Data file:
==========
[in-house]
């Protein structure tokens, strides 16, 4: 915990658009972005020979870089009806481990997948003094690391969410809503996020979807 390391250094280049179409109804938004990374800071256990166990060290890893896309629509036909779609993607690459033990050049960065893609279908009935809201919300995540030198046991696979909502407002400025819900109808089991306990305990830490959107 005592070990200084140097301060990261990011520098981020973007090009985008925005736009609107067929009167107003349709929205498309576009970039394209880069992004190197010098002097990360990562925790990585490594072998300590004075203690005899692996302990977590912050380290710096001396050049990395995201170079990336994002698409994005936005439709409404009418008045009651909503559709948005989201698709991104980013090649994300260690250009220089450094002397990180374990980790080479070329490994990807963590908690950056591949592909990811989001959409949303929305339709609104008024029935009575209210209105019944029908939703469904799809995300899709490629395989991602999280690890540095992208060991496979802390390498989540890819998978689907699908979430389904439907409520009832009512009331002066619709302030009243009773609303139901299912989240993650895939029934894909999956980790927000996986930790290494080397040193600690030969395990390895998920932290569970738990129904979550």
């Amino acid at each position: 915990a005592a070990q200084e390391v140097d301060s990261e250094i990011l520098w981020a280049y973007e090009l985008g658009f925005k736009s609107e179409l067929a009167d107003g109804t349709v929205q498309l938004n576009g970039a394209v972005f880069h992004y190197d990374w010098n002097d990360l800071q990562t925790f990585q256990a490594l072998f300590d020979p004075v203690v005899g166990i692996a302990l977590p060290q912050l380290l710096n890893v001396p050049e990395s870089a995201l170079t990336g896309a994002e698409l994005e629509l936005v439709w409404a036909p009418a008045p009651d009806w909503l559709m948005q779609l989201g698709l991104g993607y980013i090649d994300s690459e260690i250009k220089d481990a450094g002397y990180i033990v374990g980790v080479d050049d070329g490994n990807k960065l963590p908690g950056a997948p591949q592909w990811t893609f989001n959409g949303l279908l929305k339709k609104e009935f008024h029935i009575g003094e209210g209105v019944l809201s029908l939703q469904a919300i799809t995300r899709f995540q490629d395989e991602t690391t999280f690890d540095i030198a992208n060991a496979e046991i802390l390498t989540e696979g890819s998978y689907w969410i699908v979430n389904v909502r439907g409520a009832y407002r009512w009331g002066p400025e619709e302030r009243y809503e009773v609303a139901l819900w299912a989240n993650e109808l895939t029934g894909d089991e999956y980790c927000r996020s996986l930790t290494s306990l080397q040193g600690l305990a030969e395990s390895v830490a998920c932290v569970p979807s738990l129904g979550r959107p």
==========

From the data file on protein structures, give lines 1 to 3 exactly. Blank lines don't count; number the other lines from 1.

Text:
[in-house]
């Protein structure tokens, strides 16, 4: 915990658009972005020979870089009806481990997948003094690391969410809503996020979807 390391250094280049179409109804938004990374800071256990166990060290890893896309629509036909779609993607690459033990050049960065893609279908009935809201919300995540030198046991696979909502407002400025819900109808089991306990305990830490959107 005592070990200084140097301060990261990011520098981020973007090009985008925005736009609107067929009167107003349709929205498309576009970039394209880069992004190197010098002097990360990562925790990585490594072998300590004075203690005899692996302990977590912050380290710096001396050049990395995201170079990336994002698409994005936005439709409404009418008045009651909503559709948005989201698709991104980013090649994300260690250009220089450094002397990180374990980790080479070329490994990807963590908690950056591949592909990811989001959409949303929305339709609104008024029935009575209210209105019944029908939703469904799809995300899709490629395989991602999280690890540095992208060991496979802390390498989540890819998978689907699908979430389904439907409520009832009512009331002066619709302030009243009773609303139901299912989240993650895939029934894909999956980790927000996986930790290494080397040193600690030969395990390895998920932290569970738990129904979550």
């Amino acid at each position: 915990a005592a070990q200084e390391v140097d301060s990261e250094i990011l520098w981020a280049y973007e090009l985008g658009f925005k736009s609107e179409l067929a009167d107003g109804t349709v929205q498309l938004n576009g970039a394209v972005f880069h992004y190197d990374w010098n002097d990360l800071q990562t925790f990585q256990a490594l072998f300590d020979p004075v203690v005899g166990i692996a302990l977590p060290q912050l380290l710096n890893v001396p050049e990395s870089a995201l170079t990336g896309a994002e698409l994005e629509l936005v439709w409404a036909p009418a008045p009651d009806w909503l559709m948005q779609l989201g698709l991104g993607y980013i090649d994300s690459e260690i250009k220089d481990a450094g002397y990180i033990v374990g980790v080479d050049d070329g490994n990807k960065l963590p908690g950056a997948p591949q592909w990811t893609f989001n959409g949303l279908l929305k339709k609104e009935f008024h029935i009575g003094e209210g209105v019944l809201s029908l939703q469904a919300i799809t995300r899709f995540q490629d395989e991602t690391t999280f690890d540095i030198a992208n060991a496979e046991i802390l390498t989540e696979g890819s998978y689907w969410i699908v979430n389904v909502r439907g409520a009832y407002r009512w009331g002066p400025e619709e302030r009243y809503e009773v609303a139901l819900w299912a989240n993650e109808l895939t029934g894909d089991e999956y980790c927000r996020s996986l930790t290494s306990l080397q040193g600690l305990a030969e395990s390895v830490a998920c932290v569970p979807s738990l129904g979550r959107p």